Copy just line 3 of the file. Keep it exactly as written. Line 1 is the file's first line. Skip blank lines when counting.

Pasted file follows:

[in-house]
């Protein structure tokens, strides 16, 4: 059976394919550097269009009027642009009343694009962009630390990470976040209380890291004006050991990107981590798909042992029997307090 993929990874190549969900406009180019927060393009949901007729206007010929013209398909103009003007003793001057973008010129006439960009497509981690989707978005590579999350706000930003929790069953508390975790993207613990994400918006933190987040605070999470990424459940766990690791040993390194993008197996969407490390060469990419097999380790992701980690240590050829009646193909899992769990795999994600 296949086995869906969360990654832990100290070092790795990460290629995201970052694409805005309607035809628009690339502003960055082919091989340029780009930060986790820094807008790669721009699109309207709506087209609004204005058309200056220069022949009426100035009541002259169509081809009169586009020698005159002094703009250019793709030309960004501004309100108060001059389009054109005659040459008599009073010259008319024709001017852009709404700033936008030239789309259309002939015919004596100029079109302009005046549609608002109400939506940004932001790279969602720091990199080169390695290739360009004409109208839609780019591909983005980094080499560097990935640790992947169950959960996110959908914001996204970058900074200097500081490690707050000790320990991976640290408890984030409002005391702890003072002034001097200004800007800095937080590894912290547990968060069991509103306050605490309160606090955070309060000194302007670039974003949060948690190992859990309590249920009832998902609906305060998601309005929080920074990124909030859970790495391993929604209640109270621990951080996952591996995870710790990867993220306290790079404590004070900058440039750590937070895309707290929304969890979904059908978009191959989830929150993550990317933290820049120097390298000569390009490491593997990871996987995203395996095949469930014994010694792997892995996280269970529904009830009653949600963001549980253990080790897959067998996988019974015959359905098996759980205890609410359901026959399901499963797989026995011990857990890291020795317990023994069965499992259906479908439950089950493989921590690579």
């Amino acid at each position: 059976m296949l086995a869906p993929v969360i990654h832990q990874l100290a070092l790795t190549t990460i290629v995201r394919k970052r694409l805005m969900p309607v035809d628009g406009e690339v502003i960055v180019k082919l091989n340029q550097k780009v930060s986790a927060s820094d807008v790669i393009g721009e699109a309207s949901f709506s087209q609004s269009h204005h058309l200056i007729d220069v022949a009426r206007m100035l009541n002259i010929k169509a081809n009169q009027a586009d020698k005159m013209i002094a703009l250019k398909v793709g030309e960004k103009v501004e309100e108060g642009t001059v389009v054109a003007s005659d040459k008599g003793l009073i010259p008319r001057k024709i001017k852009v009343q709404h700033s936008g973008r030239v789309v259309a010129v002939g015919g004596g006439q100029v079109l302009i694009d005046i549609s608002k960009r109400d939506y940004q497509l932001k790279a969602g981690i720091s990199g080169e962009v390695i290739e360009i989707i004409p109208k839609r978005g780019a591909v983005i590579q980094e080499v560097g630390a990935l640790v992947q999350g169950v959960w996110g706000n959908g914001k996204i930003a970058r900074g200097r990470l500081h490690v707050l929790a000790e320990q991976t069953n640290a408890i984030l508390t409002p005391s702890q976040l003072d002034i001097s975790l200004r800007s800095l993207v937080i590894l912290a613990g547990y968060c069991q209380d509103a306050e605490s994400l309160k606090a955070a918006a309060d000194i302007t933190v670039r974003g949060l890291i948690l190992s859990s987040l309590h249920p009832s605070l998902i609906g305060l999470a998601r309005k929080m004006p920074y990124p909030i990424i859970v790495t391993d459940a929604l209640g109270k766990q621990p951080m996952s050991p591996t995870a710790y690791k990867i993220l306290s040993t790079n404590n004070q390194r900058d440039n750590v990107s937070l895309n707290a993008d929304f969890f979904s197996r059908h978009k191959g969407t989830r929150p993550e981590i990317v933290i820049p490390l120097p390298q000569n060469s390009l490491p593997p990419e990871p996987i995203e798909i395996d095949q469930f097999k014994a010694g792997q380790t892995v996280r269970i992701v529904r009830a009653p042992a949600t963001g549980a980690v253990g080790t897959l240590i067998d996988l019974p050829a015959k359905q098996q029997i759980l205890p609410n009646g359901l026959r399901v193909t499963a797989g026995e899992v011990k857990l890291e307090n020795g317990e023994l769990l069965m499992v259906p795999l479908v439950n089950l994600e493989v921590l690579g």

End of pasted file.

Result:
């Amino acid at each position: 059976m296949l086995a869906p993929v969360i990654h832990q990874l100290a070092l790795t190549t990460i290629v995201r394919k970052r694409l805005m969900p309607v035809d628009g406009e690339v502003i960055v180019k082919l091989n340029q550097k780009v930060s986790a927060s820094d807008v790669i393009g721009e699109a309207s949901f709506s087209q609004s269009h204005h058309l200056i007729d220069v022949a009426r206007m100035l009541n002259i010929k169509a081809n009169q009027a586009d020698k005159m013209i002094a703009l250019k398909v793709g030309e960004k103009v501004e309100e108060g642009t001059v389009v054109a003007s005659d040459k008599g003793l009073i010259p008319r001057k024709i001017k852009v009343q709404h700033s936008g973008r030239v789309v259309a010129v002939g015919g004596g006439q100029v079109l302009i694009d005046i549609s608002k960009r109400d939506y940004q497509l932001k790279a969602g981690i720091s990199g080169e962009v390695i290739e360009i989707i004409p109208k839609r978005g780019a591909v983005i590579q980094e080499v560097g630390a990935l640790v992947q999350g169950v959960w996110g706000n959908g914001k996204i930003a970058r900074g200097r990470l500081h490690v707050l929790a000790e320990q991976t069953n640290a408890i984030l508390t409002p005391s702890q976040l003072d002034i001097s975790l200004r800007s800095l993207v937080i590894l912290a613990g547990y968060c069991q209380d509103a306050e605490s994400l309160k606090a955070a918006a309060d000194i302007t933190v670039r974003g949060l890291i948690l190992s859990s987040l309590h249920p009832s605070l998902i609906g305060l999470a998601r309005k929080m004006p920074y990124p909030i990424i859970v790495t391993d459940a929604l209640g109270k766990q621990p951080m996952s050991p591996t995870a710790y690791k990867i993220l306290s040993t790079n404590n004070q390194r900058d440039n750590v990107s937070l895309n707290a993008d929304f969890f979904s197996r059908h978009k191959g969407t989830r929150p993550e981590i990317v933290i820049p490390l120097p390298q000569n060469s390009l490491p593997p990419e990871p996987i995203e798909i395996d095949q469930f097999k014994a010694g792997q380790t892995v996280r269970i992701v529904r009830a009653p042992a949600t963001g549980a980690v253990g080790t897959l240590i067998d996988l019974p050829a015959k359905q098996q029997i759980l205890p609410n009646g359901l026959r399901v193909t499963a797989g026995e899992v011990k857990l890291e307090n020795g317990e023994l769990l069965m499992v259906p795999l479908v439950n089950l994600e493989v921590l690579g």